Most will turn to alternate cooking solutions, and the common backyard grill or camp stove is the most convenient and widely available option.
All will be in they will be in high demand and short supply once things start to unravel, and considering that they are not strictly a “necessity” you probably won’t see store shelves restocked anytime soon.
activated charcoal in glass jar
Goes hand in hand with grills. Plus, many will associate charcoal with an easy source of fuel for cooking in any other situation.
Several large bags put back in storage will last basically forever, and if you ever need it you will have it.
Again, when the electrical grid and access to it is imperiled or just too expensive, people will need an alternate method to keep the lights on.
Enter the humble candle: from the cheapest of cheap tealights to the most expensive luxury scented candles, all will disappear before you can count to three.
Now, candles are actually an item that is easy enough to make and I believe they will indeed appear on shelves again. At least they will when made at the local level.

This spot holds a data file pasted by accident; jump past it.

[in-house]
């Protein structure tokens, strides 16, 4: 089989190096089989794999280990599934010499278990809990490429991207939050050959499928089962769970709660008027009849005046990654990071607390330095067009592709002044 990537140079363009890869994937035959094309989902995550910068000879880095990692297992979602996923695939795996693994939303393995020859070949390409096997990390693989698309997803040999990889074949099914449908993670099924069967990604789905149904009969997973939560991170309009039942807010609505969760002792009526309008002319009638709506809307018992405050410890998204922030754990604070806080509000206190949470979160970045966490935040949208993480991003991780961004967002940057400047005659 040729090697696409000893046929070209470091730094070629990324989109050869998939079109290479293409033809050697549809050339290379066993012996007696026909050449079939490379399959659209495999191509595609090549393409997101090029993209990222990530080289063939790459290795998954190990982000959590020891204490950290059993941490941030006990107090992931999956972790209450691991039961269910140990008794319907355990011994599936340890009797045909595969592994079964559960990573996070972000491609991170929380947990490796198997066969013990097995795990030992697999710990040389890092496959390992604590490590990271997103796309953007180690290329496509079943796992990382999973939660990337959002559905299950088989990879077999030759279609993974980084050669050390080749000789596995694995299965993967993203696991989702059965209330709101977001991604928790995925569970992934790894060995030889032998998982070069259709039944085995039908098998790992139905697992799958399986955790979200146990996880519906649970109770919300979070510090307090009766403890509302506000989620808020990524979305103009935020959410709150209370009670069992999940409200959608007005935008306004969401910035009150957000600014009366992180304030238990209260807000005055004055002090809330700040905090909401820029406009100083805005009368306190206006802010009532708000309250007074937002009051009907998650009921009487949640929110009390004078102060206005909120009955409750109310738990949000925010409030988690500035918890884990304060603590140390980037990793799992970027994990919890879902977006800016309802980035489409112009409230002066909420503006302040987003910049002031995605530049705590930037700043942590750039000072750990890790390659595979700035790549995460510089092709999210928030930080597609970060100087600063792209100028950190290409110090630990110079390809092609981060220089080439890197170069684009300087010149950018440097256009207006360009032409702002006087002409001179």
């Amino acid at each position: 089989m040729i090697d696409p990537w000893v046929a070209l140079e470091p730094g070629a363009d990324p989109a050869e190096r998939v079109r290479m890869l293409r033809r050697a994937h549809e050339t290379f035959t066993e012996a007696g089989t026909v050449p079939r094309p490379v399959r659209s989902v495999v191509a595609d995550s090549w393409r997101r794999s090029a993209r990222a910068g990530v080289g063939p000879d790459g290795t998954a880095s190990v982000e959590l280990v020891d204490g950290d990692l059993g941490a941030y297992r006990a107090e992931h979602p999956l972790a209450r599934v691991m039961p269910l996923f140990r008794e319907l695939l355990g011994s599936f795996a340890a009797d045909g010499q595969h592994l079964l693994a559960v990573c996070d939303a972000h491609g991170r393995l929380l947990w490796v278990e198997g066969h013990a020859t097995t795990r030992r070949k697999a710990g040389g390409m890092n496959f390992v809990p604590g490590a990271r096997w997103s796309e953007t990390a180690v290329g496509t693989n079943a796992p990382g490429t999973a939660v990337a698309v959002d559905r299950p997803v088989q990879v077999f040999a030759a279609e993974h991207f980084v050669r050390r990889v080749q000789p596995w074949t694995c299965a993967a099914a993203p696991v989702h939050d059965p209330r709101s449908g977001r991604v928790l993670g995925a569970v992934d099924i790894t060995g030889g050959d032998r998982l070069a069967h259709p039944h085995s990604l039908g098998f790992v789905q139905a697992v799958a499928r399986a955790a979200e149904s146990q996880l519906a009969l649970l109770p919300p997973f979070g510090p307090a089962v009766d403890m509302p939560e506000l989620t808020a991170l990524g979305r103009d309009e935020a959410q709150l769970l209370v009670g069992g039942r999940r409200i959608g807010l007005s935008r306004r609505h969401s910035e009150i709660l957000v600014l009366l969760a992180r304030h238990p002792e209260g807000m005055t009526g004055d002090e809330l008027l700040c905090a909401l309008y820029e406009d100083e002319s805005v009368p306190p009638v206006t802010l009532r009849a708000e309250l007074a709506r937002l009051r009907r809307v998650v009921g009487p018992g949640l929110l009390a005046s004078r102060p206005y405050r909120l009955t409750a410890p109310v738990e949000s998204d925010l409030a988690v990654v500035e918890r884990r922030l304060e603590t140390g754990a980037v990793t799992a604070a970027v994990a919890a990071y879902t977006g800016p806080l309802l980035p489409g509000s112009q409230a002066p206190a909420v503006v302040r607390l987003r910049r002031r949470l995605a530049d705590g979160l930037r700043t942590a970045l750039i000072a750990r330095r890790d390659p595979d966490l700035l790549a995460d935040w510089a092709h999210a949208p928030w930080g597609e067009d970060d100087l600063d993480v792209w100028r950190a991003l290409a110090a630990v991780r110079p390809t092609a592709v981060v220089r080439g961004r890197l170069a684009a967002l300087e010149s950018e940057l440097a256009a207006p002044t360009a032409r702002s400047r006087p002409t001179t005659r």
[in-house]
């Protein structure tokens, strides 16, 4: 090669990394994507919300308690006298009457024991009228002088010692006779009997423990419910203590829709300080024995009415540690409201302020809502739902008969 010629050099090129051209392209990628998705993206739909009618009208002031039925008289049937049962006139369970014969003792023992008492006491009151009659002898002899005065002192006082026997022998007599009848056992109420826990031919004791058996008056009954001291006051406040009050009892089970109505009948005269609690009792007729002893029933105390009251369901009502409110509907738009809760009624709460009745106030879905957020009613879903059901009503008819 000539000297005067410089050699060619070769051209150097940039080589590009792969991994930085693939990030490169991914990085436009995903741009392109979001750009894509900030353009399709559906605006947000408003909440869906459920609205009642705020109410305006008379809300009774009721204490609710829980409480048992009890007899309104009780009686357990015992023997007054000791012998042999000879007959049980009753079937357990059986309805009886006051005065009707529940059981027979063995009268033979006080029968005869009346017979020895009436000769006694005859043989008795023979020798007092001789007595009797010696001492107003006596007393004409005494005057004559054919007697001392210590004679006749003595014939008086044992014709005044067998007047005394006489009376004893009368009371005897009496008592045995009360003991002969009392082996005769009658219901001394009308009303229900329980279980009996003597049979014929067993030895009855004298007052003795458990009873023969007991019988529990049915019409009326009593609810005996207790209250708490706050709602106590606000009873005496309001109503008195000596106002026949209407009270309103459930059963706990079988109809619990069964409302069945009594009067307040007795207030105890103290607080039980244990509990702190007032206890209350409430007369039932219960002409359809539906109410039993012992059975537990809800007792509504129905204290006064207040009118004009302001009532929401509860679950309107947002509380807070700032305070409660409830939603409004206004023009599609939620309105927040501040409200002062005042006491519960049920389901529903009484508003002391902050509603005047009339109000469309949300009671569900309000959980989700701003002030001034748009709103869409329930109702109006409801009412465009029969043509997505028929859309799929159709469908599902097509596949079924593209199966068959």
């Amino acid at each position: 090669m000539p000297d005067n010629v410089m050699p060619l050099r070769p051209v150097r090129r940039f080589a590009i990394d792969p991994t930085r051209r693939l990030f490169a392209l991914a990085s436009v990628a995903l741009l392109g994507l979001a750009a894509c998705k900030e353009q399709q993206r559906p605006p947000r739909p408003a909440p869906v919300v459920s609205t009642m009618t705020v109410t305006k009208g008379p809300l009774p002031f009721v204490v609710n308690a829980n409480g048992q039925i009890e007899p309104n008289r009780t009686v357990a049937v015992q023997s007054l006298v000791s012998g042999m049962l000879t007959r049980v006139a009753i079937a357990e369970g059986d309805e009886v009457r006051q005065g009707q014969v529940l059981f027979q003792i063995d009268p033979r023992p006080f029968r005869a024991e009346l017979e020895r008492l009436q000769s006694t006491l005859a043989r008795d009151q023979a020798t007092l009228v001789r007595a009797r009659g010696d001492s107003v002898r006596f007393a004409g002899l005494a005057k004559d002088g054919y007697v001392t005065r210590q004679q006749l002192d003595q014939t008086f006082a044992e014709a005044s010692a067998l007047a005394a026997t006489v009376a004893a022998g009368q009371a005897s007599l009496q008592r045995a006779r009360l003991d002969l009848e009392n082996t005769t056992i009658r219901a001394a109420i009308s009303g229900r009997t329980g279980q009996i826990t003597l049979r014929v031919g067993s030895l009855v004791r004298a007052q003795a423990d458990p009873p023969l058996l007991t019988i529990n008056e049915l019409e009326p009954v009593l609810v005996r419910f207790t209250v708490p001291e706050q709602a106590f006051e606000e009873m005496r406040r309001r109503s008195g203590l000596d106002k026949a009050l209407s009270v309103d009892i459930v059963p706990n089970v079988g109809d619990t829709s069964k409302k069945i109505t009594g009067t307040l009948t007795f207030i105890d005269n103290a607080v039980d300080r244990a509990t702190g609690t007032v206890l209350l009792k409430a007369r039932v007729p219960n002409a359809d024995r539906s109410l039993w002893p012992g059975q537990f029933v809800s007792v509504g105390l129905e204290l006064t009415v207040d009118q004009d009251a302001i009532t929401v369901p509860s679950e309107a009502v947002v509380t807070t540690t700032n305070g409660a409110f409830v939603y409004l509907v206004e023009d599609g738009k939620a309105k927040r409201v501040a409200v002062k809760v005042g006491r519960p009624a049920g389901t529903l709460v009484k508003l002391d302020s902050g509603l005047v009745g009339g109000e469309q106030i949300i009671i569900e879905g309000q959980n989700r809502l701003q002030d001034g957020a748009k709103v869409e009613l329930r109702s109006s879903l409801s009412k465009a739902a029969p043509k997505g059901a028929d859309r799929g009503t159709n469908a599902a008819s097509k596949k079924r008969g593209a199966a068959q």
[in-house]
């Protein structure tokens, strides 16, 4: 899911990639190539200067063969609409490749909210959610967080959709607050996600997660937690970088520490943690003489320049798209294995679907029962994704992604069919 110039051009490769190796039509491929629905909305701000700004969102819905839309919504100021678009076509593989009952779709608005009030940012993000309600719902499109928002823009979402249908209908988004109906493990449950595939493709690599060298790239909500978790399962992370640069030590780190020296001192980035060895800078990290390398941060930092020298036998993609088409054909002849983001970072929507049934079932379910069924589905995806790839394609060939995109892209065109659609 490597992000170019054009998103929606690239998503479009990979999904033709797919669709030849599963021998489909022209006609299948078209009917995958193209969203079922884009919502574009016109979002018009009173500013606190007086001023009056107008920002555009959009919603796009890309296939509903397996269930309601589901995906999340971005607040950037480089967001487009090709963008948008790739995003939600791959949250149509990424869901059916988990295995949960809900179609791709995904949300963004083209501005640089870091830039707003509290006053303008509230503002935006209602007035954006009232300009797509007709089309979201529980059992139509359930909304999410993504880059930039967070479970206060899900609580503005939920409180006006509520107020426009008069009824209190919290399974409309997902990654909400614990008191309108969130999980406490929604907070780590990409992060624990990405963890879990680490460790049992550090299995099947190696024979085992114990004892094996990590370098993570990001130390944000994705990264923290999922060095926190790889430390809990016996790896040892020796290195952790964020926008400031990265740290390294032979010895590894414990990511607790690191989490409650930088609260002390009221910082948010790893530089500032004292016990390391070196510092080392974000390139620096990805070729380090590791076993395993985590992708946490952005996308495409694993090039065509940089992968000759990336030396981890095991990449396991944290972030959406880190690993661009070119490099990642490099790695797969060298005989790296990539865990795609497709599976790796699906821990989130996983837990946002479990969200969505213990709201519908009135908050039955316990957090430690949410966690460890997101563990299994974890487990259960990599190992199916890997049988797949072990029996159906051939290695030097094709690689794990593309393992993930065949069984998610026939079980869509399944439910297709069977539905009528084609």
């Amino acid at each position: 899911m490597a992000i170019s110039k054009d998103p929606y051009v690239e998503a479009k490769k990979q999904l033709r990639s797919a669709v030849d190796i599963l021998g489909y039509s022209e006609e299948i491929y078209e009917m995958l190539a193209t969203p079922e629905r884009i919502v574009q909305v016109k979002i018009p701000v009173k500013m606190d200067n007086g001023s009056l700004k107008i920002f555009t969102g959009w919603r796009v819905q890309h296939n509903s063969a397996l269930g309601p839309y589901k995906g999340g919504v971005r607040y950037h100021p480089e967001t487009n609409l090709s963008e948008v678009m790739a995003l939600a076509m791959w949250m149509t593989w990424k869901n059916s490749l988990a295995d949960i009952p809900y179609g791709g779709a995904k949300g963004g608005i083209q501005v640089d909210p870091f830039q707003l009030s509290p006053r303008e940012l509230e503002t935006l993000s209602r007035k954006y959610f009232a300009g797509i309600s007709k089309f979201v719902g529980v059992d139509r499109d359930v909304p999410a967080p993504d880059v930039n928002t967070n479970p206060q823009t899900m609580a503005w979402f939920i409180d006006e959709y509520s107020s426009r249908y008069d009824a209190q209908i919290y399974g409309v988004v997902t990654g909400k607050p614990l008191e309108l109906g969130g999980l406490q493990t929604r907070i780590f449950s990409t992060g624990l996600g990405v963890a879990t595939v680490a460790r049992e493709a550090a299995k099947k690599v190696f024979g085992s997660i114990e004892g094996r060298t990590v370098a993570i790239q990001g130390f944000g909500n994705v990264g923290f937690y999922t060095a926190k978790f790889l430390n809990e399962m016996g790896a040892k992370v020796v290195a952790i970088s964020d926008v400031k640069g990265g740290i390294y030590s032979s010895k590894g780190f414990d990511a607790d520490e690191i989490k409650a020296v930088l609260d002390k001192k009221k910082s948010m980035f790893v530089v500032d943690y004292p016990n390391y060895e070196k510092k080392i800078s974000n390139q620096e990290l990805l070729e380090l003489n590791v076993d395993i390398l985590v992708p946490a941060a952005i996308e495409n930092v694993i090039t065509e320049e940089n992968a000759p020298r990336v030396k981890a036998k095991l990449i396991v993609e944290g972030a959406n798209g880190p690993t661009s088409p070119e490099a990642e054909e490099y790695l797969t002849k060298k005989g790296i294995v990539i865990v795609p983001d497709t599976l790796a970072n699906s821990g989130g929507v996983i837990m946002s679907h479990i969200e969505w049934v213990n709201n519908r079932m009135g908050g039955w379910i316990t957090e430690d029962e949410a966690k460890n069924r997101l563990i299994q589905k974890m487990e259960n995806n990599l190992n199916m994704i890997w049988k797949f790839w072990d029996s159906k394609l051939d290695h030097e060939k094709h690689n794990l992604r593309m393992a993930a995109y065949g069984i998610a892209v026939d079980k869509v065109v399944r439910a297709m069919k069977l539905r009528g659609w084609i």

However, the days of cheap-as-cheap-can-be candles will be over. So, for now, you know what to do. Buy them cheap and stack them deep.
21. Fishing Tackle
While most people think of stocking up on food, few think of stocking up on the means to get their own food.
Compared to hunting, fishing is far easier and less intensive and if you want to be able to fish when the supermarkets have been emptied of everything edible, you will need to have fishing tackle on hand. Lots of others are going to have the same idea, believe that!
This one is easy enough; just go down to your local sporting goods store or department store and buy a few basic fishing kits with rod, reel, lures and line. They won’t cost you much, and they will last indefinitely if stored properly.
Yes, a rudimentary rod is easy enough to make from just about anything, but the good stuff will greatly improve your chances of success and improve your chances of success.
If You Wait it Will be Too Late
The items on the list above are probably not the very first things most preppers and other people think of for stockpiling for an economic collapse, but they are nonetheless important and will disappear from shelves all the same, some never to return.
By the time some folks realize they need them, it will be too late; they will all be gone or so expensive as to be unaffordable.
So start stockpiling these things now, while you still can get your hands on them at a fair price.